A course in computer programming provides the typical student's first exposure to the field of computer science. Most students in such a course will have used computers all their lives, for email, games, web browsing, word processing, social networking, and a host of other tasks, but it is not until they write their first programs that they begin to appreciate how applications work. After gaining a certain level of facility as programmers (presumably with the help of a good course in data structures and algorithms), the natural next step is to wonder how programming languages work. This book provides an explanation. It aims, quite simply, to be the most comprehensive and accurate languages text available, in a style that is engaging and accessible to the typical undergraduate. This aim reflects my conviction that students will understand more, and enjoy the material more, if we explain what is really going on.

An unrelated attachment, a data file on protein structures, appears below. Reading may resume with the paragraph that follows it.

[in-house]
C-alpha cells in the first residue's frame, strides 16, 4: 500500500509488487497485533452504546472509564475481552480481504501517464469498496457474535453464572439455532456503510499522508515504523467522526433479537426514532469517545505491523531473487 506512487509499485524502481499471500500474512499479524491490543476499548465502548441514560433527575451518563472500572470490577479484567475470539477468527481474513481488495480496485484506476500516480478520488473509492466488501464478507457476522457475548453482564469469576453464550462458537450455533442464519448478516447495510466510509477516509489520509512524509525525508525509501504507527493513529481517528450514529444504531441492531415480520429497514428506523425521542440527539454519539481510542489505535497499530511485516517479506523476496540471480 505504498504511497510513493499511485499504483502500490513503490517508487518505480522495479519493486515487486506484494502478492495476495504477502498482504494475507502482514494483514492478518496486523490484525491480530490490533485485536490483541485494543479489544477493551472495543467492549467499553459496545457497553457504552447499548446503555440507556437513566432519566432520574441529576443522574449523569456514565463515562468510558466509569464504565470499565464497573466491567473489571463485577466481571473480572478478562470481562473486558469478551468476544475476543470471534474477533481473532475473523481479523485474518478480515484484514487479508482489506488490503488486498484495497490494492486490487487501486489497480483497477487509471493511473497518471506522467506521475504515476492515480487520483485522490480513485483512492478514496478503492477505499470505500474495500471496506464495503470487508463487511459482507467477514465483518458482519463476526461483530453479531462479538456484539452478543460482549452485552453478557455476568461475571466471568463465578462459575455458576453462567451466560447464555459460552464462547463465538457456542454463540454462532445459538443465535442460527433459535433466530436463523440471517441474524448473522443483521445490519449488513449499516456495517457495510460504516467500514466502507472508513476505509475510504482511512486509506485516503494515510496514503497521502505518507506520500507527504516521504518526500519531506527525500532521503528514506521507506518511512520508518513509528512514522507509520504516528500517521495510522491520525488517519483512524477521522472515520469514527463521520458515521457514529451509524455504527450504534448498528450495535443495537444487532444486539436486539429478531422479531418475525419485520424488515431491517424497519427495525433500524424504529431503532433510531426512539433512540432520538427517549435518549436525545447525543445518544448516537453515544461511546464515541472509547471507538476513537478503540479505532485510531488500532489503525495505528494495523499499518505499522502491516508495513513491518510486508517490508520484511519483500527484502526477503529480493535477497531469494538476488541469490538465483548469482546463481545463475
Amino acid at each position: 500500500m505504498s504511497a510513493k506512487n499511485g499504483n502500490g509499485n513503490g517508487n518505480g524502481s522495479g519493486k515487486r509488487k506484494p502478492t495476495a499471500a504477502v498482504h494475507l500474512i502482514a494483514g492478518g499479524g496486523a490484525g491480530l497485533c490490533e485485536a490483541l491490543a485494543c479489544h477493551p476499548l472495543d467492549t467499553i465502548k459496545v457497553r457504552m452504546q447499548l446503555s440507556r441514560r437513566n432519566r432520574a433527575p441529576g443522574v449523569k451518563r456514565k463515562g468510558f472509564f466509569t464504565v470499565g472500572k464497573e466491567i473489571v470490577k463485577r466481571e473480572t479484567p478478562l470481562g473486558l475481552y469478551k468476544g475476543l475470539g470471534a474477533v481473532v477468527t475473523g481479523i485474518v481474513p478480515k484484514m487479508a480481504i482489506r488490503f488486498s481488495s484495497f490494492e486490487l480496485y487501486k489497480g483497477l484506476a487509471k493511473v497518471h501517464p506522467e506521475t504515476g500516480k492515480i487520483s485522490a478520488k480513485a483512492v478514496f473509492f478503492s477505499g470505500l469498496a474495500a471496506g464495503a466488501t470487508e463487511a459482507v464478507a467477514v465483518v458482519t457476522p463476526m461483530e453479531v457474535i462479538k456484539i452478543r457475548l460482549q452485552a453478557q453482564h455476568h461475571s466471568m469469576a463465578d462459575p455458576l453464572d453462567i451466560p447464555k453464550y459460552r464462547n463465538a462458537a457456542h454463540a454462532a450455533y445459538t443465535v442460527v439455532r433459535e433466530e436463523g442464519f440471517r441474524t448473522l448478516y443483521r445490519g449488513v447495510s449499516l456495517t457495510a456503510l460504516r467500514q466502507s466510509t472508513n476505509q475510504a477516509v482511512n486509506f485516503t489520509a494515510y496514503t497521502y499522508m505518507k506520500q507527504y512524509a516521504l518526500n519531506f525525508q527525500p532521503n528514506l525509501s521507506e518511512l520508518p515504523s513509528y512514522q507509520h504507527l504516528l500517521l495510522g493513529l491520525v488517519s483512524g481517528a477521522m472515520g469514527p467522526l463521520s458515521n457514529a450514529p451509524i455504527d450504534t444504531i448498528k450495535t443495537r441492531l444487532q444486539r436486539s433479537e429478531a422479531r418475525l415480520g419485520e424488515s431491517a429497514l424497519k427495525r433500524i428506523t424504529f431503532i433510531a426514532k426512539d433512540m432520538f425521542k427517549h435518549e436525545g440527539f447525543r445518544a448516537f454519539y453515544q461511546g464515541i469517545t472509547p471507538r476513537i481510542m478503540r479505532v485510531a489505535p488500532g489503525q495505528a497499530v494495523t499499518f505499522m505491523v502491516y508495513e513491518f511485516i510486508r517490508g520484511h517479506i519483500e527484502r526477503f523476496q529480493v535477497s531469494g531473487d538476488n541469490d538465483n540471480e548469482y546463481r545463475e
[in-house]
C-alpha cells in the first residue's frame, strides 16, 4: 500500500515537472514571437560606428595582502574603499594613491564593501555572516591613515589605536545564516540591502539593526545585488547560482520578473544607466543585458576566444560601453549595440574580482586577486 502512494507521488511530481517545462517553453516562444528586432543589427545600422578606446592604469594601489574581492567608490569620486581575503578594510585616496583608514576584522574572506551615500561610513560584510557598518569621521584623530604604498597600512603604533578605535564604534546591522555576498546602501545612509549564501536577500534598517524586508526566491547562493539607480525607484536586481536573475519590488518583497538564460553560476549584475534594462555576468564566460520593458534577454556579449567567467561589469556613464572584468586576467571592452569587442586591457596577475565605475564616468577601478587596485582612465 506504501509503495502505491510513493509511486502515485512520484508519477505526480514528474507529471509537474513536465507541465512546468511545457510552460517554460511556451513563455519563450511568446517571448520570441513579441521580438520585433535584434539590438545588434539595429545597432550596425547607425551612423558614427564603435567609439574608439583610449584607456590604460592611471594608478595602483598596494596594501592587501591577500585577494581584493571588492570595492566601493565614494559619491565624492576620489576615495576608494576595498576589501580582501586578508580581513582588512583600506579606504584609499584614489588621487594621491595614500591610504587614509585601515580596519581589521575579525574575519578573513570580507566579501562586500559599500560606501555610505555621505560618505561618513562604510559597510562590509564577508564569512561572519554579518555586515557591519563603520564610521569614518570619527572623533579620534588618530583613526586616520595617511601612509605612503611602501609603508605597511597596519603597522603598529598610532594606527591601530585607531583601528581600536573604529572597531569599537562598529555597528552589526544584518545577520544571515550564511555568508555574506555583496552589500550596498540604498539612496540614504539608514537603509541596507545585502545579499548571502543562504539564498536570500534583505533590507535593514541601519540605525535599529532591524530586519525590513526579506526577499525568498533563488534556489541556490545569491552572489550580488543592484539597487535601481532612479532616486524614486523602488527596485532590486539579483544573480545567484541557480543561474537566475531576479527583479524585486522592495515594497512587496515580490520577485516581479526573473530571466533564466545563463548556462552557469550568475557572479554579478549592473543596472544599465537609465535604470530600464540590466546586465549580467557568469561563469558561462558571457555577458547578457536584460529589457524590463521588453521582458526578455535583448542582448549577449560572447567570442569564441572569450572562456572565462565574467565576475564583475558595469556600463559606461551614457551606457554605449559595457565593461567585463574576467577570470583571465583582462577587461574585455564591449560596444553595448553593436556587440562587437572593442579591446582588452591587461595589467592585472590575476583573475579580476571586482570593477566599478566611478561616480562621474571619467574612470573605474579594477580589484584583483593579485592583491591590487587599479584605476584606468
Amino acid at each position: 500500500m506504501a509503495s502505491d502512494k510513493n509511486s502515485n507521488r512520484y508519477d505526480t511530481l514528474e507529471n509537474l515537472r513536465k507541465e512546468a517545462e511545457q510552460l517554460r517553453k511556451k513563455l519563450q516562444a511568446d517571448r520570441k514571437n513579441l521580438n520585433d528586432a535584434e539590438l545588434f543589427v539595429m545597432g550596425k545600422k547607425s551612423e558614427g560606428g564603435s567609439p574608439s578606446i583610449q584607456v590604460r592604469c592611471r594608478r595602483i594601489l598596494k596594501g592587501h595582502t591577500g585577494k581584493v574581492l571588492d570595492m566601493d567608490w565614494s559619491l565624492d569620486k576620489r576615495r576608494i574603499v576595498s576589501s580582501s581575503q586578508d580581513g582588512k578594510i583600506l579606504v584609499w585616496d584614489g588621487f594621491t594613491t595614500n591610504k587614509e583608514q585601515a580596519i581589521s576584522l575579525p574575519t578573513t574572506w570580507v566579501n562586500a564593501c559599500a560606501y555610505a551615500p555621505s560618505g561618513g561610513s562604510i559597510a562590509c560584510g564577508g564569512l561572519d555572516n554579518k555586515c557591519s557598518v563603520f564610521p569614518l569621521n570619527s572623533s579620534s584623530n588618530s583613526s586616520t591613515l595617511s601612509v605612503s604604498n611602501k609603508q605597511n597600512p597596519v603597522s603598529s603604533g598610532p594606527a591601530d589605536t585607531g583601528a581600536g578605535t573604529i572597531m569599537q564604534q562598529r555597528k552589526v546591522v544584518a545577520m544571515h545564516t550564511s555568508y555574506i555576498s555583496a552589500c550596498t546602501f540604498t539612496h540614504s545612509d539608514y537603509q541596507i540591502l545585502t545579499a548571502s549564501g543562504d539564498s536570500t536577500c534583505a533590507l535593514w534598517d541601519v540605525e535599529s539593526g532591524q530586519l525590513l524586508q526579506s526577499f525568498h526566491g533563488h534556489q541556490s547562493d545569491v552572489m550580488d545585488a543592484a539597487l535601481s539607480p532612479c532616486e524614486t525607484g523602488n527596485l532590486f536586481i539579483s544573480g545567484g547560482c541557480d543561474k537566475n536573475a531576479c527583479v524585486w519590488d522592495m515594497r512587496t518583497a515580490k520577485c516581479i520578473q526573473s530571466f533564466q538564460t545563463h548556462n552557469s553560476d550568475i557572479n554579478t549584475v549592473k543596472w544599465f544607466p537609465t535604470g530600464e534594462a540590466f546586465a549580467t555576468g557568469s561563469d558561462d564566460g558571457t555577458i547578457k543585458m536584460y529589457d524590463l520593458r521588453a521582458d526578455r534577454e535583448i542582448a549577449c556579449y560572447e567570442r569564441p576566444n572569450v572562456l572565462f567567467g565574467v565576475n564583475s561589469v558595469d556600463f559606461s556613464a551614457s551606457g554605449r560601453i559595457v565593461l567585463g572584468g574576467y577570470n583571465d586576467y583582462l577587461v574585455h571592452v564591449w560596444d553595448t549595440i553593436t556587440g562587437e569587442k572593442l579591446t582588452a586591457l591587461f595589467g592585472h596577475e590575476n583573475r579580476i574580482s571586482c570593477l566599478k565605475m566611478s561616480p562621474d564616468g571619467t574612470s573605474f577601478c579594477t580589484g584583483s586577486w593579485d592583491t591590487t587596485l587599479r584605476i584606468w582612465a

In the conventional "systems" curriculum, the material beyond data structures (and possibly computer organization) tends to be compartmentalized into a host of separate subjects, including programming languages, compiler construction, computer architecture, operating systems, networks, parallel and distributed computing, database management systems, and possibly software engineering, object-oriented design, graphics, or user interface systems. One problem with this compartmentalization is that the list of subjects keeps growing, but the number of semesters in a Bachelor's program does not. More important, perhaps, many of the most interesting discoveries in computer science occur at the boundaries between subjects. The RISC revolution, for example, forged an alliance between computer architecture and compiler construction that has endured for 25 years. More recently, renewed interest in virtual machines has blurred the boundaries between the operating system kernel, the compiler, and the language run-time system. Programs are now routinely embedded in web pages, spreadsheets, and user interfaces. And with the rise of multicore processors, concurrency issues that used to be an issue only for systems programmers have begun to impact everyday computing.